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17-hydroxycorticosteroid urine test


Definition:

The 17-hydroxycorticosteroid (17-OHCS) test measures the level of 17-OHCS in the urine.

Alternative Names:

17-OH corticosteroids; 17-OHCS

How the Test is Performed:

A 24-hour urine sample is needed. You will need to collect your urine over 24 hours. Your health care provider will tell you how to do this. Follow instructions exactly so that the results are accurate.

How to Prepare for the Test:

The health care provider will instruct you, if necessary, to stop medicines that may interfere with the test. These may include:

  • Birth control pills that contain estrogen
  • Certain antibiotics
  • Glucocorticoids
How the Test will Feel:

The test involves only normal urination. There is no discomfort.

Why the Test is Performed:

17-hydroxycorticosteroid (17-OHCS) is a product formed when the liver and other body tissues break down the steroid hormone, cortisol.

This test can help determine if the body is producing too much of the hormone, cortisol. The test may be used to diagnose Cushing syndrome.

Normal Results:

Normal values:

  • Male: 4 to 14 milligrams per 24 hours
  • Female: 2 to 12 milligrams per 24 hours

Normal value ranges may vary slightly among different laboratories. Some labs use different measurements or test different samples. Talk to your doctor about the meaning of your specific test results.

What Abnormal Results Mean:

A higher than normal level of 17-OHCS may indicate:

  • Cushing syndrome caused by a tumor in the adrenal gland that produces cortisol
  • Depression
  • Hydrocortisone therapy
  • Malnutrition
  • Obesity
  • Pregnancy
  • Severe high blood pressure
  • Severe physical or emotional stress
  • Tumor in the pituitary gland or elsewhere in the body that releases a hormone called ACTH

A lower than normal level of 17-OHCS may indicate:

Risks:

There are no risks with this test.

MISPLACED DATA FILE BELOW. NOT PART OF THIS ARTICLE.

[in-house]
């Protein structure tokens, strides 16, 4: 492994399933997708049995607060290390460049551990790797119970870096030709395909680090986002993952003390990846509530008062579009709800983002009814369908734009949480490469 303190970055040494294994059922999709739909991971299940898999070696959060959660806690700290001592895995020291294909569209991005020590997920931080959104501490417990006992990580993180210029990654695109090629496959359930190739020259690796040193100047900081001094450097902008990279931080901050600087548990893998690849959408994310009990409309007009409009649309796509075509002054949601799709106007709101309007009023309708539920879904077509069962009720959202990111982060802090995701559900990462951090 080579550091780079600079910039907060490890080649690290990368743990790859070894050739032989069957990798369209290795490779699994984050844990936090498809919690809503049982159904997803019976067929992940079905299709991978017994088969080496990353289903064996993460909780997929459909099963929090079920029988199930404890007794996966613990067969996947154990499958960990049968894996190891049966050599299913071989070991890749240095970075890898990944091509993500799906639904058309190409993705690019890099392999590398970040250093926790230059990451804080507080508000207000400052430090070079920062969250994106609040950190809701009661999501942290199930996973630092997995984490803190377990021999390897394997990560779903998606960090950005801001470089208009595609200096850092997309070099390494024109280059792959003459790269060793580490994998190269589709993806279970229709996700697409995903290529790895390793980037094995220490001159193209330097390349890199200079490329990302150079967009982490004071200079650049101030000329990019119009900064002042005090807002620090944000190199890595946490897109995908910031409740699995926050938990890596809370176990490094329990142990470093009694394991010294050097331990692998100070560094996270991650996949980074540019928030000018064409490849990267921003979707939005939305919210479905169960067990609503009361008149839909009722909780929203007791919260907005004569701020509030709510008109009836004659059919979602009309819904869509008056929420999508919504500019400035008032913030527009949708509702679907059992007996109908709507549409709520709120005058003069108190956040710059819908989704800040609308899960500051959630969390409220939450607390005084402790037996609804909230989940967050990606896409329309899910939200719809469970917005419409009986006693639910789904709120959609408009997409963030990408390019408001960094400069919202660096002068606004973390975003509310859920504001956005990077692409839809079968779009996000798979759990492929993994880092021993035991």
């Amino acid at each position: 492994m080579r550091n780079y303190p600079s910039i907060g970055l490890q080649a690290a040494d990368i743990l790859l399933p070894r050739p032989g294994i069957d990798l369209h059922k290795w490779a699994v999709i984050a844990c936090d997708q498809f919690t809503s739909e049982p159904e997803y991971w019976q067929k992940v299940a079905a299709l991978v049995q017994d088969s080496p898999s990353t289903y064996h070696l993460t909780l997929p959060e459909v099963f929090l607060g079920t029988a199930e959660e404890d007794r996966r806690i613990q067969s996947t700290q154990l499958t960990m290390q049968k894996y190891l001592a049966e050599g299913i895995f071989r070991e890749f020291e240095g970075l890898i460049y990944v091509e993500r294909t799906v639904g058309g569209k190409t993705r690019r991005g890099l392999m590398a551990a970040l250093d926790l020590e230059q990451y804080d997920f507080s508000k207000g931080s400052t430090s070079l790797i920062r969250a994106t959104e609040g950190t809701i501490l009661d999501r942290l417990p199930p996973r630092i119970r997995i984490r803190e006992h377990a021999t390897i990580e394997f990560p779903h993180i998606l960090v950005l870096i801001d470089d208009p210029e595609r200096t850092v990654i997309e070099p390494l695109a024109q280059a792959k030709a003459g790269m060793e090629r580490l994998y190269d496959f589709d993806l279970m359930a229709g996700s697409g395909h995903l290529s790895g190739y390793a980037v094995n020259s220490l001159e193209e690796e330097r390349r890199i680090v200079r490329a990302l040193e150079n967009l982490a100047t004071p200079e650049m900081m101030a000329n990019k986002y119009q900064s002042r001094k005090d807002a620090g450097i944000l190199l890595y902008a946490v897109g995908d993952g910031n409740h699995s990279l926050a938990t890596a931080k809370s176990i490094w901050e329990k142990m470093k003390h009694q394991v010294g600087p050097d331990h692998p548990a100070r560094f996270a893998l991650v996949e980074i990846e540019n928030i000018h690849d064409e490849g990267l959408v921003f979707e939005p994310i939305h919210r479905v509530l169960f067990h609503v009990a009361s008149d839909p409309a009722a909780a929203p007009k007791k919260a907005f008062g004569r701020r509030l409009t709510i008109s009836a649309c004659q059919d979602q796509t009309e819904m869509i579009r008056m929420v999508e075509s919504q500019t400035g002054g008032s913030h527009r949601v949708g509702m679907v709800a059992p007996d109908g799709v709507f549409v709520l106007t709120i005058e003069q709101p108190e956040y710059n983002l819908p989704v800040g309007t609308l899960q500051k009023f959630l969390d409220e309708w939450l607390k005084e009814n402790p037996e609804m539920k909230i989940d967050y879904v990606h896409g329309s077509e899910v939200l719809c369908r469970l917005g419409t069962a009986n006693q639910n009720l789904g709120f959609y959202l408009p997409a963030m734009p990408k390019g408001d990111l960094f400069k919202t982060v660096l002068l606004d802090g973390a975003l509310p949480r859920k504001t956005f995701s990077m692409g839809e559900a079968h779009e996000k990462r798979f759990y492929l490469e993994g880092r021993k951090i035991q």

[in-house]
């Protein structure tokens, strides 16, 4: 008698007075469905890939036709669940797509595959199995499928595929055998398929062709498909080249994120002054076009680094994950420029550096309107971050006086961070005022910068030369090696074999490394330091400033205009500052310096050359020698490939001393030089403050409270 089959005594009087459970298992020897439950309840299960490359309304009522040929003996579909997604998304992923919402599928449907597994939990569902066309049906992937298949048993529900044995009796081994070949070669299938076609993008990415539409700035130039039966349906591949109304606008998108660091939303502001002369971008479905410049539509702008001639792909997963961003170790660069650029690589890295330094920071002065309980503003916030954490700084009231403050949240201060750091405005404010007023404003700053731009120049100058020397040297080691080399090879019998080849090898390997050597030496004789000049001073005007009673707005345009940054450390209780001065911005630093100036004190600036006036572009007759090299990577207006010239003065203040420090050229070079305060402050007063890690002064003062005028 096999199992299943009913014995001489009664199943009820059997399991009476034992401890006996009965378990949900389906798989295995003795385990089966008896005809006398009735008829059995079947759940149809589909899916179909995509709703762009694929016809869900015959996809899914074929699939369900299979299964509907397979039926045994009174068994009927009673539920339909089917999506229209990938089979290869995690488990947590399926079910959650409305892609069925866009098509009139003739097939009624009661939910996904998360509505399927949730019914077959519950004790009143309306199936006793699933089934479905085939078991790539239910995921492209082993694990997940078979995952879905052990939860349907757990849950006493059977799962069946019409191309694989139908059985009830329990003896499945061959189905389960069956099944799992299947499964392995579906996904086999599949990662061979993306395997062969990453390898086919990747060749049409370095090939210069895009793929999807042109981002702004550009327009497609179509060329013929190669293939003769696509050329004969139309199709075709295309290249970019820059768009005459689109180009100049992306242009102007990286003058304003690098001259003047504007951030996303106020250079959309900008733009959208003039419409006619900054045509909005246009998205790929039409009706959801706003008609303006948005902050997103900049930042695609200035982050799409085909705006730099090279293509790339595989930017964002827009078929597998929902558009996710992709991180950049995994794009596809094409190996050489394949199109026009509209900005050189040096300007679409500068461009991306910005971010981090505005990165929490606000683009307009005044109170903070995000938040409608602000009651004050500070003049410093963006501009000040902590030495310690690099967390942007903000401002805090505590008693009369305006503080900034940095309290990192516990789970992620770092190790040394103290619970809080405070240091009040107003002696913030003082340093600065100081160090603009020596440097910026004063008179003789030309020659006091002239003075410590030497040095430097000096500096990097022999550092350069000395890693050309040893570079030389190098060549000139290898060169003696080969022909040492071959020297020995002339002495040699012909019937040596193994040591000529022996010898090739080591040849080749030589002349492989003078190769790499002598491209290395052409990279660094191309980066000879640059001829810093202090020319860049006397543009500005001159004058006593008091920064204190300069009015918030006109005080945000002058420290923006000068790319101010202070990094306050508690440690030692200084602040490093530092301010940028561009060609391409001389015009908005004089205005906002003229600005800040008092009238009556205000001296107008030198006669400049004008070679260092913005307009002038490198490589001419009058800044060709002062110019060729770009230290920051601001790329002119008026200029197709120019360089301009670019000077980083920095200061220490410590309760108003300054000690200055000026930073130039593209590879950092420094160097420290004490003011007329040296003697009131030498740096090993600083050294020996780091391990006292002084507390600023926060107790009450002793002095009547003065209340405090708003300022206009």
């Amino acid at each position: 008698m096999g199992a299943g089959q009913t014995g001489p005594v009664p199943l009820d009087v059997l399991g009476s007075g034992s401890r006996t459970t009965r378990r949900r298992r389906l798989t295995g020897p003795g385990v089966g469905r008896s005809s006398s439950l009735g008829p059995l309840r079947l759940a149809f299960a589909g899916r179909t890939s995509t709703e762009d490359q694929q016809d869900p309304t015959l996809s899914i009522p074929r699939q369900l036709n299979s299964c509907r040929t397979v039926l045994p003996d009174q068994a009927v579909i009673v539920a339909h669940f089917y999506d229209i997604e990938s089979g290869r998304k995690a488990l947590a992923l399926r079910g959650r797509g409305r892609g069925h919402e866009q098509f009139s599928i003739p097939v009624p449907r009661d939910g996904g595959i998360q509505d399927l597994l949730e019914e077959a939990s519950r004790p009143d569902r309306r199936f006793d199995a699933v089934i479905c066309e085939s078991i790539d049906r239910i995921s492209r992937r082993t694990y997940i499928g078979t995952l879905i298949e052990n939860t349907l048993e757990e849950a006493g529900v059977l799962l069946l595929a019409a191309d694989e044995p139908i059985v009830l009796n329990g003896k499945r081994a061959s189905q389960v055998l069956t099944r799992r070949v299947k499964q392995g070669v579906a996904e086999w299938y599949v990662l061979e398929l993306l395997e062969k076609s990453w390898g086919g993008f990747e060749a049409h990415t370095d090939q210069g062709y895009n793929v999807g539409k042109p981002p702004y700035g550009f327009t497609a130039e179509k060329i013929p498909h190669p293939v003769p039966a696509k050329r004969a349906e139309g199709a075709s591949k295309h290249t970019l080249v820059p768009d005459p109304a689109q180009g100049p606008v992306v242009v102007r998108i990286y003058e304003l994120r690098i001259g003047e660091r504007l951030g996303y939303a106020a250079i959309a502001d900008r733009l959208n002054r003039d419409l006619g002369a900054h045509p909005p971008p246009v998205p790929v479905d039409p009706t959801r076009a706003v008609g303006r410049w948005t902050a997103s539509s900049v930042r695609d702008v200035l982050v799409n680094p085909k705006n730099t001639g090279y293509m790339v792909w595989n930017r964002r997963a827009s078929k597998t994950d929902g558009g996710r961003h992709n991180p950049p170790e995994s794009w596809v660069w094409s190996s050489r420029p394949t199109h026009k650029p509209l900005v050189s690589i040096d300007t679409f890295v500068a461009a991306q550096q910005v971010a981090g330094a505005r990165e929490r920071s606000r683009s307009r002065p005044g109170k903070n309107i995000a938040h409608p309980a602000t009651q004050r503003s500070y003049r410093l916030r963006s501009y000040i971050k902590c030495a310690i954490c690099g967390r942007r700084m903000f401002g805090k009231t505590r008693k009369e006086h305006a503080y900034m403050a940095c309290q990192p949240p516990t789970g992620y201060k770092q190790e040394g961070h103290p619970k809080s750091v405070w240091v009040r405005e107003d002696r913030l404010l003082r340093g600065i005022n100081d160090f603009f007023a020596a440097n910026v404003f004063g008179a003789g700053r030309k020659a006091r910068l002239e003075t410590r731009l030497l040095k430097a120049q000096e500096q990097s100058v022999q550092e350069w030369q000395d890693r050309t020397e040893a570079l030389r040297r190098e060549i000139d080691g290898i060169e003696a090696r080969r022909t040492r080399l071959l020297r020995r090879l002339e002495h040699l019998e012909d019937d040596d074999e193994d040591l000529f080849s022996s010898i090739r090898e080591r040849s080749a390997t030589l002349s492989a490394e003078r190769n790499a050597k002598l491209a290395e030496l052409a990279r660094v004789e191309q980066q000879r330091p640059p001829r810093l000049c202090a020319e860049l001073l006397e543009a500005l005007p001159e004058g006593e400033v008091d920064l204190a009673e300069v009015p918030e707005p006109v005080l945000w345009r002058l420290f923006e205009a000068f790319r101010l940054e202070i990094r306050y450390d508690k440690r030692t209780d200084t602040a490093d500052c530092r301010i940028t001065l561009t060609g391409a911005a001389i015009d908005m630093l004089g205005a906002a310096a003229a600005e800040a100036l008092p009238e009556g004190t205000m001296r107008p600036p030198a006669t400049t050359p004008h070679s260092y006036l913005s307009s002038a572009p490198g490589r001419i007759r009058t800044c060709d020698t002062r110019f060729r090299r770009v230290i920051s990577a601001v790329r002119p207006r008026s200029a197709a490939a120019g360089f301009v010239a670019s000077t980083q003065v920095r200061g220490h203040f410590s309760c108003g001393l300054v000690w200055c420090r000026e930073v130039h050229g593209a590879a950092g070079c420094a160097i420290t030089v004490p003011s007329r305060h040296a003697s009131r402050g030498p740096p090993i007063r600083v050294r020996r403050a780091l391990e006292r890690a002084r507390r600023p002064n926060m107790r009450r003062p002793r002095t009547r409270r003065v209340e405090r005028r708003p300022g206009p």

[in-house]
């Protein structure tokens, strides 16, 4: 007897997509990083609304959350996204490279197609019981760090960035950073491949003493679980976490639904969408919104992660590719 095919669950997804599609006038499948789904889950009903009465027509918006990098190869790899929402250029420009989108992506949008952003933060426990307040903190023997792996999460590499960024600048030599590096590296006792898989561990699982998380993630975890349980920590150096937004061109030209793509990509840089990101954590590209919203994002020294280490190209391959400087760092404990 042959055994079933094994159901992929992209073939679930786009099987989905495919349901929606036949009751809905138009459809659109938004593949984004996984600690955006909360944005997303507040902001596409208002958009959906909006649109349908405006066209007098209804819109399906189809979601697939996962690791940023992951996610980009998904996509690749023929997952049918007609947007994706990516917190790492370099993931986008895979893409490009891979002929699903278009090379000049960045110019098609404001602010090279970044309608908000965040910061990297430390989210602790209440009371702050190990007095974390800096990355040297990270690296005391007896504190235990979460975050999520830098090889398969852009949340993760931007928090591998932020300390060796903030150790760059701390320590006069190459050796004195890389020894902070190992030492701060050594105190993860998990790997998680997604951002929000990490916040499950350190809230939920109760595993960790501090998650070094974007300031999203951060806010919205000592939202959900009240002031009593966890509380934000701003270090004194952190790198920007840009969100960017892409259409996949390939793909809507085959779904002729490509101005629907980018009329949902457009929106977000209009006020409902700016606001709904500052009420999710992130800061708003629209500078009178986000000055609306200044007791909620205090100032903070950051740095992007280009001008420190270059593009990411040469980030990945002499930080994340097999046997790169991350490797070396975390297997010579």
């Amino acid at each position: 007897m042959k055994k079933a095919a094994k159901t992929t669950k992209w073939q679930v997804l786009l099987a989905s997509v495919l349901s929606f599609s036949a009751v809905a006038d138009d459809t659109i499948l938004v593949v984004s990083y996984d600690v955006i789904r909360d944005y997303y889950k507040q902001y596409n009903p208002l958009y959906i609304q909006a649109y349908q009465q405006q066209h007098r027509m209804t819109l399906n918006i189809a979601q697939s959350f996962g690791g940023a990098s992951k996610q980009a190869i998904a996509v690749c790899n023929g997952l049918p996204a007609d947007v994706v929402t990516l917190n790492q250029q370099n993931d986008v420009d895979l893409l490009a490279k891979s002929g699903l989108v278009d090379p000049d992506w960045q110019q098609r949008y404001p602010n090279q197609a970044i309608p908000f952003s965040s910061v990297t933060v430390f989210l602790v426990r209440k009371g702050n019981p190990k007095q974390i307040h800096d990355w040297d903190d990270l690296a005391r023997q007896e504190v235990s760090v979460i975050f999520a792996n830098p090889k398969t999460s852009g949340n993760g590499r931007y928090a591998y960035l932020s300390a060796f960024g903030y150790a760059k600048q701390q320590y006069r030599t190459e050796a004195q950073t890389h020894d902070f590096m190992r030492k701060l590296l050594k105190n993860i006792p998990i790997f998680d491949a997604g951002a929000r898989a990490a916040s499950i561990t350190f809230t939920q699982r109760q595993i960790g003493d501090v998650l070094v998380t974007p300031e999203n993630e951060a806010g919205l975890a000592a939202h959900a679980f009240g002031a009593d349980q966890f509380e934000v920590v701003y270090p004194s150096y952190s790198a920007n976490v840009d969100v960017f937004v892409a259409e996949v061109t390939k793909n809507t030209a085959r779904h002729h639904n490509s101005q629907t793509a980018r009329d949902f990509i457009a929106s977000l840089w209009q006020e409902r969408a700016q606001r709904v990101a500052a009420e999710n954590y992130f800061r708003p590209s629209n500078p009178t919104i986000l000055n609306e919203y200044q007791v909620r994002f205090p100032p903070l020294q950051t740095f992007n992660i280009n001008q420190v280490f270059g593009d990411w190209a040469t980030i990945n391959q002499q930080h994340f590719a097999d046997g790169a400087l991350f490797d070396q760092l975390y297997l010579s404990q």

References:

Guber HA, Farag AF. Evaluation of endocrine function. In: McPherson RA, Pincus MR, eds. Henry's Clinical Diagnosis and Management by Laboratory Methods. 22nd ed. Philadelphia, Pa: Elsevier Saunders; 2011:chap 24.

Stewart PM, Krone NP. The adrenal cortex. In: Melmed S, Polonsky KS, Larsen PR, Kronenberg HM, eds. Williams Textbook of Endocrinology. 12th ed. Philadelphia, Pa: Elsevier Saunders; 2011:chap 15.


Review Date: 11/7/2013
Reviewed By: Brent Wisse, MD, Associate Professor of Medicine, Division of Metabolism, Endocrinology & Nutrition, University of Washington School of Medicine. Also reviewed by David Zieve, MD, MHA, Bethanne Black, and the A.D.A.M. Editorial team.

The information provided herein should not be used during any medical emergency or for the diagnosis or treatment of any medical condition. A licensed physician should be consulted for diagnosis and treatment of any and all medical conditions. Call 911 for all medical emergencies. Links to other sites are provided for information only -- they do not constitute endorsements of those other sites. Copyright 2002 A.D.A.M., Inc. Any duplication or distribution of the information contained herein is strictly prohibited.

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